Words are Magical Incantations

Just as with our children, it is very important that we consider the kind of language we use when we are upset with ourselves, and when describing ourselves to others. The most important audience is our own self, the deep consciousness that listens to all we say. It is not the conscious self. It is childlike and takes what we say as reality and works to make it so.

You know how it is; we make a mistake and say something like, “How could I be so stupid!" or we describe our situation to someone using the most extreme language to make the point of how challenging things are.

What we say with intensity becomes our reality. If we hear something often enough we come to believe it. This is a tool that works to our benefit as well. When we use affirmations, or statements that remind us of our deep value system, known in Tibetan Buddhism as “maxims”, we create a guidance system that serves us, even in midst of confusion.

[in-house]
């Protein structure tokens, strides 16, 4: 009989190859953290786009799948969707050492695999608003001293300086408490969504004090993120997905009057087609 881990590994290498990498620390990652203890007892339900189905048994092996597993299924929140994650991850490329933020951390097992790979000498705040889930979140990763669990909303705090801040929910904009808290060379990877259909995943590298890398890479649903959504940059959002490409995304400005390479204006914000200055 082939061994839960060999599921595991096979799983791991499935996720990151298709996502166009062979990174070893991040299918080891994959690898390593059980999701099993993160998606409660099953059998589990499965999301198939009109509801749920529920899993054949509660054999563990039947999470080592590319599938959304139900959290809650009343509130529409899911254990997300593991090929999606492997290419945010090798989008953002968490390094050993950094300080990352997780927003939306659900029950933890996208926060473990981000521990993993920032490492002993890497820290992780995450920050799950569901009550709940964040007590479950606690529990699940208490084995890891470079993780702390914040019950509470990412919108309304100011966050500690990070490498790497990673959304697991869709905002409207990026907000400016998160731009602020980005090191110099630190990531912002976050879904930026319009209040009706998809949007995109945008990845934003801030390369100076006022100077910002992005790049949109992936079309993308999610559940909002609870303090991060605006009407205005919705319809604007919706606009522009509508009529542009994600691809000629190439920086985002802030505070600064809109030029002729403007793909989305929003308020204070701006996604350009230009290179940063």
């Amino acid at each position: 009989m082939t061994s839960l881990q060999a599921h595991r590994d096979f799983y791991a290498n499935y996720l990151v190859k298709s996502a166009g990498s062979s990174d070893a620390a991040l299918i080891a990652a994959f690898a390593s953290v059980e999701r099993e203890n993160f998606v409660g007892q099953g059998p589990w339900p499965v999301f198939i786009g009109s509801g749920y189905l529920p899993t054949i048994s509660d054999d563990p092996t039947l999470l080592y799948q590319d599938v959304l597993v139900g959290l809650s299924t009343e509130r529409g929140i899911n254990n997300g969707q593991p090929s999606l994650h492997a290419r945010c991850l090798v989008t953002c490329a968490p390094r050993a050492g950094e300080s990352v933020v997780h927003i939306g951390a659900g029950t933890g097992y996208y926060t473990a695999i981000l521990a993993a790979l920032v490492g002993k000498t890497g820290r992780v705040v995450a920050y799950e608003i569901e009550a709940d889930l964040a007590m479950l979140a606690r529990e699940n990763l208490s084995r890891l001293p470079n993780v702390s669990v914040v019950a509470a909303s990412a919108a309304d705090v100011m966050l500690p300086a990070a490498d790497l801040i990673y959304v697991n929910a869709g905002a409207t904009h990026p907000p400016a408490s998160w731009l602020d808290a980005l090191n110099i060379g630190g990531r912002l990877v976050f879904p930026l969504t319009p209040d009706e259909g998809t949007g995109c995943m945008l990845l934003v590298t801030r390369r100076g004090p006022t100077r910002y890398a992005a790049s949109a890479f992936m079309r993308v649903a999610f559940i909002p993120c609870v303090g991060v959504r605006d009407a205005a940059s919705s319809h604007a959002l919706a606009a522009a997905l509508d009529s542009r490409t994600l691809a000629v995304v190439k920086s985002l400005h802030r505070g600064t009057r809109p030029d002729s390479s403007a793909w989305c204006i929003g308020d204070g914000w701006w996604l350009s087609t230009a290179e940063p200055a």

It’s like having a drill that we practice so that when there is a crisis we do not rely on negative habitual patterns. Listen to what you say. Would you really like someone to describe you the way you describe yourself - to say to you what you say to yourself? Anyone who has been told awful things in childhood knows how damaging it is. Do not do this to yourself.

Interrupt these statements in real time. When you describe yourself as an angry person, stop and rephrase the statement such as “I have a history of experiencing anger.” it gives an opening, and does not describe a past pattern as who you are.

When you are alone, say positive things to yourself often. Write down the types of things you want to say about yourself, and who your actualized self will be. Say it like you mean it, like you are Meryl Streep delivering a line. Infinite patience brings about immediate results. This second week of the 40-day challenge, commit to kindness in your 'self talk'. Peace!

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